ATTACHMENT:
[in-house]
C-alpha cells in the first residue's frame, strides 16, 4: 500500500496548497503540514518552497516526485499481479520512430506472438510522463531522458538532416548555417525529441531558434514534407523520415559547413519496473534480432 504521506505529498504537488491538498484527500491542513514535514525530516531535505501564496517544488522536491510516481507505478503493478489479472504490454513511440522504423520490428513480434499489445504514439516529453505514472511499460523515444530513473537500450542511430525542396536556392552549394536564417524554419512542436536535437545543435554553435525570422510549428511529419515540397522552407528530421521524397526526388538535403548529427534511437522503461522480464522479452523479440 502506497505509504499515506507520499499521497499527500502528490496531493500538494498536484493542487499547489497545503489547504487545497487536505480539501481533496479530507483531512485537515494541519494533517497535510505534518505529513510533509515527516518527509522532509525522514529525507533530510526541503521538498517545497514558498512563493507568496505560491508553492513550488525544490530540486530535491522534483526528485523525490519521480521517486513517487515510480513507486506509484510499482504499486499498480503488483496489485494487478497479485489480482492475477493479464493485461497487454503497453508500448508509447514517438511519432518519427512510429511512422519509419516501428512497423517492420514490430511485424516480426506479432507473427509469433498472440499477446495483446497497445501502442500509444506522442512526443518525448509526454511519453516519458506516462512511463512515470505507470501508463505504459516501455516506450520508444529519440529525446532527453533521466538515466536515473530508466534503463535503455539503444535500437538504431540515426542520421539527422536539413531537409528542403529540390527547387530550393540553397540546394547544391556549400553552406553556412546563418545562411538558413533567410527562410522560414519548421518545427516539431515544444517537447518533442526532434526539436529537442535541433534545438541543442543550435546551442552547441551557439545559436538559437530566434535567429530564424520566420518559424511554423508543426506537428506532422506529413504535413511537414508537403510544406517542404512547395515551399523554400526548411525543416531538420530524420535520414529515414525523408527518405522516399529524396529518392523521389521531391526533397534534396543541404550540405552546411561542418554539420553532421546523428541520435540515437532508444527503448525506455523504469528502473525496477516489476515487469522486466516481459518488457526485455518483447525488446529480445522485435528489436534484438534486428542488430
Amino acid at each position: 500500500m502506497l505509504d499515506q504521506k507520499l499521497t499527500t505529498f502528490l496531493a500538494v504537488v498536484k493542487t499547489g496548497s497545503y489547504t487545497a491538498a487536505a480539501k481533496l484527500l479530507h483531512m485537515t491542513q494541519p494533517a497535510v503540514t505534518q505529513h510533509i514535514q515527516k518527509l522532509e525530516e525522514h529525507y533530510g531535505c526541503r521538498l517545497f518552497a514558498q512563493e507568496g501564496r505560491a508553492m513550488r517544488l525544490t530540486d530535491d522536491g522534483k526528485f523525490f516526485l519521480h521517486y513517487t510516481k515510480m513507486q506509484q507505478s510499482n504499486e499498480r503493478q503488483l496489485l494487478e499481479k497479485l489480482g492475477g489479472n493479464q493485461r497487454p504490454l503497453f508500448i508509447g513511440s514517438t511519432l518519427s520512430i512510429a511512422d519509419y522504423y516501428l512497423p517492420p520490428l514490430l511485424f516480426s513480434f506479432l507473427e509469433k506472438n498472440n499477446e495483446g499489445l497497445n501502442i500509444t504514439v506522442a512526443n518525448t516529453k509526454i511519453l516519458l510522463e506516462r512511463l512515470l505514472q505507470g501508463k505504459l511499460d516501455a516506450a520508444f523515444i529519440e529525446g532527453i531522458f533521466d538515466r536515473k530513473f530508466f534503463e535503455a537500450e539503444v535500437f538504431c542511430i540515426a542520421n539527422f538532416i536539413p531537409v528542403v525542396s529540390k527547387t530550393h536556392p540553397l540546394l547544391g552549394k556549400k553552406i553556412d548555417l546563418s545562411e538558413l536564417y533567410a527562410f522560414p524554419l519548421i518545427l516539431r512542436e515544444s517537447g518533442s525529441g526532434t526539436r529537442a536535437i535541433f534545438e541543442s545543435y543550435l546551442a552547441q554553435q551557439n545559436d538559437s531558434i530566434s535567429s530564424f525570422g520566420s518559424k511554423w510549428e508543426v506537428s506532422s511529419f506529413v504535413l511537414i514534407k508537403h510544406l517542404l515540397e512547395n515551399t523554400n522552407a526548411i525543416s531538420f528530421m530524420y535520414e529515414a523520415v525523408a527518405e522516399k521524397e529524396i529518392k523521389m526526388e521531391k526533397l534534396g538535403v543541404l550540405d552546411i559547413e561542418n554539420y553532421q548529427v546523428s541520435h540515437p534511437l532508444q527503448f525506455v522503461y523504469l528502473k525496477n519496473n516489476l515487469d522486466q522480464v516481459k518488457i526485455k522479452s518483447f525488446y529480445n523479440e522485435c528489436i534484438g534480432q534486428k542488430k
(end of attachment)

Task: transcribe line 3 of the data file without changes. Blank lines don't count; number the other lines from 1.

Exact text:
Amino acid at each position: 500500500m502506497l505509504d499515506q504521506k507520499l499521497t499527500t505529498f502528490l496531493a500538494v504537488v498536484k493542487t499547489g496548497s497545503y489547504t487545497a491538498a487536505a480539501k481533496l484527500l479530507h483531512m485537515t491542513q494541519p494533517a497535510v503540514t505534518q505529513h510533509i514535514q515527516k518527509l522532509e525530516e525522514h529525507y533530510g531535505c526541503r521538498l517545497f518552497a514558498q512563493e507568496g501564496r505560491a508553492m513550488r517544488l525544490t530540486d530535491d522536491g522534483k526528485f523525490f516526485l519521480h521517486y513517487t510516481k515510480m513507486q506509484q507505478s510499482n504499486e499498480r503493478q503488483l496489485l494487478e499481479k497479485l489480482g492475477g489479472n493479464q493485461r497487454p504490454l503497453f508500448i508509447g513511440s514517438t511519432l518519427s520512430i512510429a511512422d519509419y522504423y516501428l512497423p517492420p520490428l514490430l511485424f516480426s513480434f506479432l507473427e509469433k506472438n498472440n499477446e495483446g499489445l497497445n501502442i500509444t504514439v506522442a512526443n518525448t516529453k509526454i511519453l516519458l510522463e506516462r512511463l512515470l505514472q505507470g501508463k505504459l511499460d516501455a516506450a520508444f523515444i529519440e529525446g532527453i531522458f533521466d538515466r536515473k530513473f530508466f534503463e535503455a537500450e539503444v535500437f538504431c542511430i540515426a542520421n539527422f538532416i536539413p531537409v528542403v525542396s529540390k527547387t530550393h536556392p540553397l540546394l547544391g552549394k556549400k553552406i553556412d548555417l546563418s545562411e538558413l536564417y533567410a527562410f522560414p524554419l519548421i518545427l516539431r512542436e515544444s517537447g518533442s525529441g526532434t526539436r529537442a536535437i535541433f534545438e541543442s545543435y543550435l546551442a552547441q554553435q551557439n545559436d538559437s531558434i530566434s535567429s530564424f525570422g520566420s518559424k511554423w510549428e508543426v506537428s506532422s511529419f506529413v504535413l511537414i514534407k508537403h510544406l517542404l515540397e512547395n515551399t523554400n522552407a526548411i525543416s531538420f528530421m530524420y535520414e529515414a523520415v525523408a527518405e522516399k521524397e529524396i529518392k523521389m526526388e521531391k526533397l534534396g538535403v543541404l550540405d552546411i559547413e561542418n554539420y553532421q548529427v546523428s541520435h540515437p534511437l532508444q527503448f525506455v522503461y523504469l528502473k525496477n519496473n516489476l515487469d522486466q522480464v516481459k518488457i526485455k522479452s518483447f525488446y529480445n523479440e522485435c528489436i534484438g534480432q534486428k542488430k